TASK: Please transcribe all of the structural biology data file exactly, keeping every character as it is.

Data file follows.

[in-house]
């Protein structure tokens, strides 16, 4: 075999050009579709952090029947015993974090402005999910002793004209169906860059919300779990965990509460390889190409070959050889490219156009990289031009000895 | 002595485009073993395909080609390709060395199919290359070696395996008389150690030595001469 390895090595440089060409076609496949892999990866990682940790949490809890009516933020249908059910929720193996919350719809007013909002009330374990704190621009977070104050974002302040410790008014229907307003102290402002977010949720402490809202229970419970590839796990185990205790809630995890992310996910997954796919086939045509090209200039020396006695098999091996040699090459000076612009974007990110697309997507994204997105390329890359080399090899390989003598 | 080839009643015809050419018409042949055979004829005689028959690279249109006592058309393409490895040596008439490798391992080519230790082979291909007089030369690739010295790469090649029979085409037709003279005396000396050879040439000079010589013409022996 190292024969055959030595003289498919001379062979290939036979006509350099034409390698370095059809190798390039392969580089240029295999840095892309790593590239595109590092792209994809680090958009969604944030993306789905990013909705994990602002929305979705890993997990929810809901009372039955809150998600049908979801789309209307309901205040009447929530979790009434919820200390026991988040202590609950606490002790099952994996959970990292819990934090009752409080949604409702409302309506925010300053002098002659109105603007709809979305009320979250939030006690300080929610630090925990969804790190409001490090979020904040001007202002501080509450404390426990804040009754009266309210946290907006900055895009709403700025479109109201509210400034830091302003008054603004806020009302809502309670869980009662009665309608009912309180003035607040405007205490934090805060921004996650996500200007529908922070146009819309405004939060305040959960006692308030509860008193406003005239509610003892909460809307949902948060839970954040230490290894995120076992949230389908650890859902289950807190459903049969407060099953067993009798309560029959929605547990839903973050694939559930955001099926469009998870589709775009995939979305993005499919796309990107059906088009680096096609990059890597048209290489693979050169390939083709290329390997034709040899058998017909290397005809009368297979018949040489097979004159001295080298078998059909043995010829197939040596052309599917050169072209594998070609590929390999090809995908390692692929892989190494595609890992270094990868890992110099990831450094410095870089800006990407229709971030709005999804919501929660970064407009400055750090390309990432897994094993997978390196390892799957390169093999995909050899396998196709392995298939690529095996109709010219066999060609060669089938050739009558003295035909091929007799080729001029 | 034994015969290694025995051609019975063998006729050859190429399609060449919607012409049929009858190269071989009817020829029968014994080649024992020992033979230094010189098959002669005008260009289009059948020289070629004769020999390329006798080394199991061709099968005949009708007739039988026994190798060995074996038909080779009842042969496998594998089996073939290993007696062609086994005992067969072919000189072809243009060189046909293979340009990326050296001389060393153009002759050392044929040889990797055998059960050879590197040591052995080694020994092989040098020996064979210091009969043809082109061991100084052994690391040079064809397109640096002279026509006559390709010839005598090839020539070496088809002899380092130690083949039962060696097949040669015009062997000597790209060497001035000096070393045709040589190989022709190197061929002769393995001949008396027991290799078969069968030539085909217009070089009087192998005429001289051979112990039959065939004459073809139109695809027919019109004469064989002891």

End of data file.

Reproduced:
[in-house]
């Protein structure tokens, strides 16, 4: 075999050009579709952090029947015993974090402005999910002793004209169906860059919300779990965990509460390889190409070959050889490219156009990289031009000895 | 002595485009073993395909080609390709060395199919290359070696395996008389150690030595001469 390895090595440089060409076609496949892999990866990682940790949490809890009516933020249908059910929720193996919350719809007013909002009330374990704190621009977070104050974002302040410790008014229907307003102290402002977010949720402490809202229970419970590839796990185990205790809630995890992310996910997954796919086939045509090209200039020396006695098999091996040699090459000076612009974007990110697309997507994204997105390329890359080399090899390989003598 | 080839009643015809050419018409042949055979004829005689028959690279249109006592058309393409490895040596008439490798391992080519230790082979291909007089030369690739010295790469090649029979085409037709003279005396000396050879040439000079010589013409022996 190292024969055959030595003289498919001379062979290939036979006509350099034409390698370095059809190798390039392969580089240029295999840095892309790593590239595109590092792209994809680090958009969604944030993306789905990013909705994990602002929305979705890993997990929810809901009372039955809150998600049908979801789309209307309901205040009447929530979790009434919820200390026991988040202590609950606490002790099952994996959970990292819990934090009752409080949604409702409302309506925010300053002098002659109105603007709809979305009320979250939030006690300080929610630090925990969804790190409001490090979020904040001007202002501080509450404390426990804040009754009266309210946290907006900055895009709403700025479109109201509210400034830091302003008054603004806020009302809502309670869980009662009665309608009912309180003035607040405007205490934090805060921004996650996500200007529908922070146009819309405004939060305040959960006692308030509860008193406003005239509610003892909460809307949902948060839970954040230490290894995120076992949230389908650890859902289950807190459903049969407060099953067993009798309560029959929605547990839903973050694939559930955001099926469009998870589709775009995939979305993005499919796309990107059906088009680096096609990059890597048209290489693979050169390939083709290329390997034709040899058998017909290397005809009368297979018949040489097979004159001295080298078998059909043995010829197939040596052309599917050169072209594998070609590929390999090809995908390692692929892989190494595609890992270094990868890992110099990831450094410095870089800006990407229709971030709005999804919501929660970064407009400055750090390309990432897994094993997978390196390892799957390169093999995909050899396998196709392995298939690529095996109709010219066999060609060669089938050739009558003295035909091929007799080729001029 | 034994015969290694025995051609019975063998006729050859190429399609060449919607012409049929009858190269071989009817020829029968014994080649024992020992033979230094010189098959002669005008260009289009059948020289070629004769020999390329006798080394199991061709099968005949009708007739039988026994190798060995074996038909080779009842042969496998594998089996073939290993007696062609086994005992067969072919000189072809243009060189046909293979340009990326050296001389060393153009002759050392044929040889990797055998059960050879590197040591052995080694020994092989040098020996064979210091009969043809082109061991100084052994690391040079064809397109640096002279026509006559390709010839005598090839020539070496088809002899380092130690083949039962060696097949040669015009062997000597790209060497001035000096070393045709040589190989022709190197061929002769393995001949008396027991290799078969069968030539085909217009070089009087192998005429001289051979112990039959065939004459073809139109695809027919019109004469064989002891």